CERC Approves Compensation to Solar Developer in Change in Law Case

The compensation will be disbursed at a rate of 9%


The Central Electricity Regulatory Commission (CERC) has approved a plea by ReNew Sun Waves (RSWPL) to receive compensation, both before and after the commercial operation date (COD), to offset the financial impact of safeguard duty on solar cells or modules and increased customs duty on solar inverters.

The compensation will be disbursed at a discount rate of 9%, and the annuity period is set at 15 years. RSWPL will also be entitled to carrying costs from the date of actual payments made to the authorities until the issuance of this order.


RSWPL filed a petition under section 79 of the Electricity Act 2003 addressing the economic consequences of legislative changes and seeking approval for a “Change in Law” and a mechanism to offset the financial impact of safeguard duty on solar cells or modules and increased customs duty on solar inverters.

RSWPL signed a PPA with Solar Energy Corporation of India (SECI) for its 300 MW solar project in Mandhopura village in Jaisalmer, Rajasthan.

A power purchase agreement (PPA) was signed between RSWPL and SECI on August 13, 2019.

RSWPL sought several remedies in response to the imposition of safeguard duty on July 29, 2020, and the subsequent changes in customs duty and related charges on January 6, 2011.

The petitioner contended that both events qualify as a “Change in Law” and sought the establishment of a compensation mechanism to offset the increased costs.

In an additional affidavit, RSWPL noted that GST rates rose from 5% to 12% through a September 30, 2021, notification.

Commission’s Analysis

The Commission noted that the bidding by the petitioner occurred on February 15, 2019, the execution of the PPA took place on August 13, 2019, and the Scheduled Commercial Operation Date for the project was December 20, 2020. The project, however, achieved commissioning on October 05, 2021.

A new safeguard duty was imposed on July 30, 2020,  and new GST rates took effect from October 1, 2021.

Considering these developments, the Commission concluded that the mentioned notifications impacted the petitioner’s project. Consequently, the petitioner is entitled to compensation due to the Change in Law.

The petitioner contended that, during the bid submission, it factored in ‘interest on working capital’ and ‘return on equity’ based on the prevailing costs. With the subsequent increase in costs due to Change in Law events, the working capital requirement, and consequently, the interest on working capital, rose compared to the bid’s requirements.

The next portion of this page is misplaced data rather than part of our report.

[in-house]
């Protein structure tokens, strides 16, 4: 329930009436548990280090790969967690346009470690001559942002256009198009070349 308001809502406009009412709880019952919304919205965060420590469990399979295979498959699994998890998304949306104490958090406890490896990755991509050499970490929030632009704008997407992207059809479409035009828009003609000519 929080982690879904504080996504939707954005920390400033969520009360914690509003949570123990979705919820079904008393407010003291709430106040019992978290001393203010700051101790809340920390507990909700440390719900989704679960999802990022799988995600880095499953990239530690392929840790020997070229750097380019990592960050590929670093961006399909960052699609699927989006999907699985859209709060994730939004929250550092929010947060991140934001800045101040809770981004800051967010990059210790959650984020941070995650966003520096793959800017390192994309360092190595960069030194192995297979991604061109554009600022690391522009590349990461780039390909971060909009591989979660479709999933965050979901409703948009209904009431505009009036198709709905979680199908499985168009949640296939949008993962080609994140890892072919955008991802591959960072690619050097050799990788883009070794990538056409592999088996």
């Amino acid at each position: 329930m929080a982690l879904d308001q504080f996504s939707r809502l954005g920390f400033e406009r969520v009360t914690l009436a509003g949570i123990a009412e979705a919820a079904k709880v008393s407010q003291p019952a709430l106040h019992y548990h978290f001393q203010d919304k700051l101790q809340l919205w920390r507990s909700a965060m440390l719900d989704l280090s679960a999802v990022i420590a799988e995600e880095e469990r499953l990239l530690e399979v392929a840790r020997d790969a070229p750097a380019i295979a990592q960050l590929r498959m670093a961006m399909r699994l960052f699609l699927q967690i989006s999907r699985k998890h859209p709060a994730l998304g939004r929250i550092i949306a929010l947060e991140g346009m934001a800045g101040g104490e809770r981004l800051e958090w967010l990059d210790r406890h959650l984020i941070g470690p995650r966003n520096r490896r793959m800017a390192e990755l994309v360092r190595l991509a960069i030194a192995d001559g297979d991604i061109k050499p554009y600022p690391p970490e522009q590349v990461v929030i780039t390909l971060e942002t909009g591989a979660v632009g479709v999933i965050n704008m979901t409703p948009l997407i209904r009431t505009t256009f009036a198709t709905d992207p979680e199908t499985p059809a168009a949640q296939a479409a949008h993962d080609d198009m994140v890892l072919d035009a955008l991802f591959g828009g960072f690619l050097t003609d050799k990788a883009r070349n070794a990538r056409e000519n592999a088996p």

ReNew sought interest on incremental working capital at a normative interest rate to restore the economic position as if no change in law occurred. It also funded safeguard duty and additional customs duty upfront from equity, which was not part of the project cost, and requested reimbursement of carrying cost.

It suggested an interest rate for carrying cost at 14% per annum, as allowed by the Commission’s regulation for renewable energy tariff. Alternatively, the petitioner should be granted a carrying cost interest rate equivalent to the interest rate specified in the late payment surcharge clause of the PPA.

SECI argues that if the Change in Law event occurred before the cutoff date, ReNew would have factored in higher costs in the tariff. The impact of Change in Law post the cutoff date can be handled through an annuity.

SECI proposed an interest rate of 9% and a 15-year term for loan repayment.

Bihar DISCOMs rejected the interest claim on working capital, stating the tariff is all-inclusive. They opposed an interest rate equal to the late payment surcharge clause of the PPA.

The Commission determined that a discount rate of 9% and an annuity period of 15 years are appropriate for Change in Law compensation. SECI/DISCOMs’ liability for monthly annuity payments starts from the 60th day after this order or the submission of claims, whichever is later.

Late payment surcharge will apply for delays beyond the 60th day.

Carrying Costs

ReNew asserted its entitlement to carrying costs.

SECI opposed it, saying that carrying costs should be limited to the financing cost of a prudent and efficient utility, reflecting the minimum interest rate at which such a utility can borrow money.

Bihar DISCOMs argued that relief beyond what is contemplated by the PPA is not admissible, emphasizing adherence to the PPA’s provisions.

Article 12.1 of the PPA outlines the definitions and relief for Change in Law events. It stipulates that if a Change in Law results in adverse financial loss or gain to the solar power generator, compensation is due to restore the party to the same financial position as if the Change in Law had not occurred.

The Supreme Court, in the Uttar Haryana judgment dated February 25, 2019, underscored the restitution principle in Article 13.2, requiring affected parties to be restored to the same economic position as if the Change in Law had not occurred.

Considering these, the Commission held that RSWPL is entitled to compensation (pre- and post-COD) for additional expenditure due to the Change in Law event, including carrying costs.

The Commission directed the contracting parties to reconcile additional expenditure and carrying costs, correlating them with projects and invoices. The DISCOMs are obligated to pay SECI the reconciled claims that SECI is required to pay to RSWPL. The payment to the petitioners by SECI is not contingent on payment from the DISCOMs to SECI.

Recently, CERC approved an annual transmission charge of ₹248.67 million (~$2.98 million) as per the final offer by Apraava Energy to acquire Fatehgarh IV Transmission.

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